We also should not believe occasional arguments that we see in the media that we live in a world with plenty of so-called “existential risks.” It serves our cultural pessimism bias, and the political, economic, and social interests of certain think tanks and philosophers to imagine that we do. But as we’ll discuss in the next two chapters, there is very little we can imagine that humans could do to stop all this accelerating change, and very many things we can and are already doing to reduce the likelihood of future catastrophes. A truly global war, pandemic or depression could temporarily slow acceleration down for a brief period. So could a solar flare, a meteor strike, or some other massive cosmic catastrophe. But such catastrophes either appear to be highly improbable given evidence to date, or seem to getting less likely every year, for a host of interesting reasons. Even things like biological terrorism are fast disappearing as terror options, now that science is finally learning the secrets of biological immunity, and as we begin to build out a global biosensor grid.
We certainly must be increasingly vigilant against major threats. But we don’t need to do it by falsely inflating the risks. A falsely negative or dangerous view of the future prevents us from seeing social progress, and thus from generating evidence-based visions and cooperative strategies to create more of that progress. It’s time for us to recognize that we were born into a world, and a universe, that is deeply biased for acceleration to continue. The truth is, we humans don’t seem to be powerful enough to stop this train. We should scale our egos back down to the appropriate size, and pay more attention to the natural systems of intelligence, immunity, and morality that have protected us thus far, and learn how to bring those invaluable systems into our technologies as quickly as we can. That migration will happen inevitably, sooner or later, but sooner would be a lot less painful for all us than later.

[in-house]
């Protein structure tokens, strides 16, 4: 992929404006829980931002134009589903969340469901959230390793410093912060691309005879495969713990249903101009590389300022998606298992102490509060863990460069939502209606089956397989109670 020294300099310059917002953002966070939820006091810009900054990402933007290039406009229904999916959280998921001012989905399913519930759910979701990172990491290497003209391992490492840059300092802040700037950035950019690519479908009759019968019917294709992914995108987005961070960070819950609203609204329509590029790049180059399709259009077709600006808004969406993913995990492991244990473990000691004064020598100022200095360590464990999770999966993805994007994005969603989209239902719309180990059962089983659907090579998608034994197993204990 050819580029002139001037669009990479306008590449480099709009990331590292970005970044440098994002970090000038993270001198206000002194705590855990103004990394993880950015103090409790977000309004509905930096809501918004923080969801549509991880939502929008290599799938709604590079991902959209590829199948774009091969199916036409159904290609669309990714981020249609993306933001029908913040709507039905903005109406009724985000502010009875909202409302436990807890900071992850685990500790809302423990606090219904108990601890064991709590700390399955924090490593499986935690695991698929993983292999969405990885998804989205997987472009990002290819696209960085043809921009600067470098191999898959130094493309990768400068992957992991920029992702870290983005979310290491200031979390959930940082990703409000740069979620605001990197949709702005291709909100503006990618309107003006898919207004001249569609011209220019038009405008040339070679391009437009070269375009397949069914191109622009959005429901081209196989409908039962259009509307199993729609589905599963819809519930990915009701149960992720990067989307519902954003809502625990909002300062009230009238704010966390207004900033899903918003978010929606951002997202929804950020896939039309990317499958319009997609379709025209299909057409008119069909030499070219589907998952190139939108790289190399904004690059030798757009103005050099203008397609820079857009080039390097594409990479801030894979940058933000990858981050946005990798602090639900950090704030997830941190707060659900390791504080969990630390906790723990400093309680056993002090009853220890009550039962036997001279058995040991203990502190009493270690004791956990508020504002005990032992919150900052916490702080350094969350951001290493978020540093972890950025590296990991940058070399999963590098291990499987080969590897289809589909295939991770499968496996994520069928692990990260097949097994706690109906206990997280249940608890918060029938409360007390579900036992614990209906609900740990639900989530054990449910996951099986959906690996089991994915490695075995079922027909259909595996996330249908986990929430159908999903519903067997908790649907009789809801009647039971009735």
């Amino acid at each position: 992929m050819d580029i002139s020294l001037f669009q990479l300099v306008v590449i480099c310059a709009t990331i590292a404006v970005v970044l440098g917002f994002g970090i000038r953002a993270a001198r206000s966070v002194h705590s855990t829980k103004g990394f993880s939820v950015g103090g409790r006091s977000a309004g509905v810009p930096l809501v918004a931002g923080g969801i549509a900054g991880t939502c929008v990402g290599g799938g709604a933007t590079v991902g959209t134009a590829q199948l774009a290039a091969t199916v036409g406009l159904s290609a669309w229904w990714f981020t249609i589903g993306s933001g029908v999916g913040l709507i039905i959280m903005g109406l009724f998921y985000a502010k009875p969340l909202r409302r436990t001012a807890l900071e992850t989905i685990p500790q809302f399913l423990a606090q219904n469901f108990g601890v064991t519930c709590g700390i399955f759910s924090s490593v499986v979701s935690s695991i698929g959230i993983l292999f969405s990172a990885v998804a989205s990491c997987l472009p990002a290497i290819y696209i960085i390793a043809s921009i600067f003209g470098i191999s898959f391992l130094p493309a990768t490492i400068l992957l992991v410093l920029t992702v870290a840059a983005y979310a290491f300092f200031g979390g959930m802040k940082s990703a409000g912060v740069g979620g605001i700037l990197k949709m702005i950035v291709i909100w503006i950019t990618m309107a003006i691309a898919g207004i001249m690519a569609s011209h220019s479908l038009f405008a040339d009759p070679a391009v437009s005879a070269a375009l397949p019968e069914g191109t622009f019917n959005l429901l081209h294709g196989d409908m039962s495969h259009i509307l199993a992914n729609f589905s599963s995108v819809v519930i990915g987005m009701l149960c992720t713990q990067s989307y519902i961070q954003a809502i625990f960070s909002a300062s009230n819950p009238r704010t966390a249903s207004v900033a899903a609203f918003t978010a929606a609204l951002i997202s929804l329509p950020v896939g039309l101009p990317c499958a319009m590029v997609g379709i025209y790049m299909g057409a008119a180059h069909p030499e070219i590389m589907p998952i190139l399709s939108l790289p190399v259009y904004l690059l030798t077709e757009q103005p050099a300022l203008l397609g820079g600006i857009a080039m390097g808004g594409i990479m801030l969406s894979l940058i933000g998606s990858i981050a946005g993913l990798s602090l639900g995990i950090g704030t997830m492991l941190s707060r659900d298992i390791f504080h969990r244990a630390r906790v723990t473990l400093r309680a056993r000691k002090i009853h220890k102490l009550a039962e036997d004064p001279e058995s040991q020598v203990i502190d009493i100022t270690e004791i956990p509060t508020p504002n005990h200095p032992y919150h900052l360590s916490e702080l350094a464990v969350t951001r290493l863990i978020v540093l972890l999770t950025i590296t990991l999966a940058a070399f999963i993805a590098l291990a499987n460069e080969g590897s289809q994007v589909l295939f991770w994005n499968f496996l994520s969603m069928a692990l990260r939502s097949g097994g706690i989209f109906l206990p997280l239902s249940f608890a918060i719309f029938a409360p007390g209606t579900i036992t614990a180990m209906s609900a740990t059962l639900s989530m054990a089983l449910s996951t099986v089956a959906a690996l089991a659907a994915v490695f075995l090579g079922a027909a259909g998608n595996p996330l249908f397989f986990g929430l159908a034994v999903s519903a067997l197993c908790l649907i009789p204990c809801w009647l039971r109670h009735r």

Fortunately, since the advent of global decentralized electronic media with the web in the 1990s, the accelerating transparency that comes along with it, the web is rapidly exposing and quantifying our bad actors, and we’re increasingly learning how to shame those actors into reforming their behavior. Add to this the coming effect of both centralized and decentralized AI, as we’ll see in our discussion of the knowledge web and personal sims in this chapter, and one can see that very big counterforces to regressive behaviors are soon going to emerge. Even growing environmental catastrophes as big as climate change will be halted in coming years. We may not have to resort to seeding our oceans with a few hundred million dollars worth of iron, or polluting our atmosphere with temperature-lowering sulfides, as some geoengineers propose, but it’s worth remembering that such solutions exist, waiting to be used if we continue to be particularly greedy and short-sighted. We don’t know why we live in a world where it is so easy to use science and technology to fix the problems that we create for ourselves, but we do.
The futurist Phil Bowermaster likes to say that science and tech have turned all of us 21st century denizens into “wizard kings” armed with vast new digital powers, beyond those of kings and even many fairy tale wizards of old. But as comedian Louis CK famously said in a lovely 4 minute monologue in 2008, “everything’s amazing yet nobody’s happy.” Psychologically, modern humans reserve the right to be unhappy, no matter how advanced our world becomes. That may be human nature, but it isn’t civilization’s nature, which is accelerating. So we have a pretty big blind spot that needs to be fixed, if we want to manage the future well.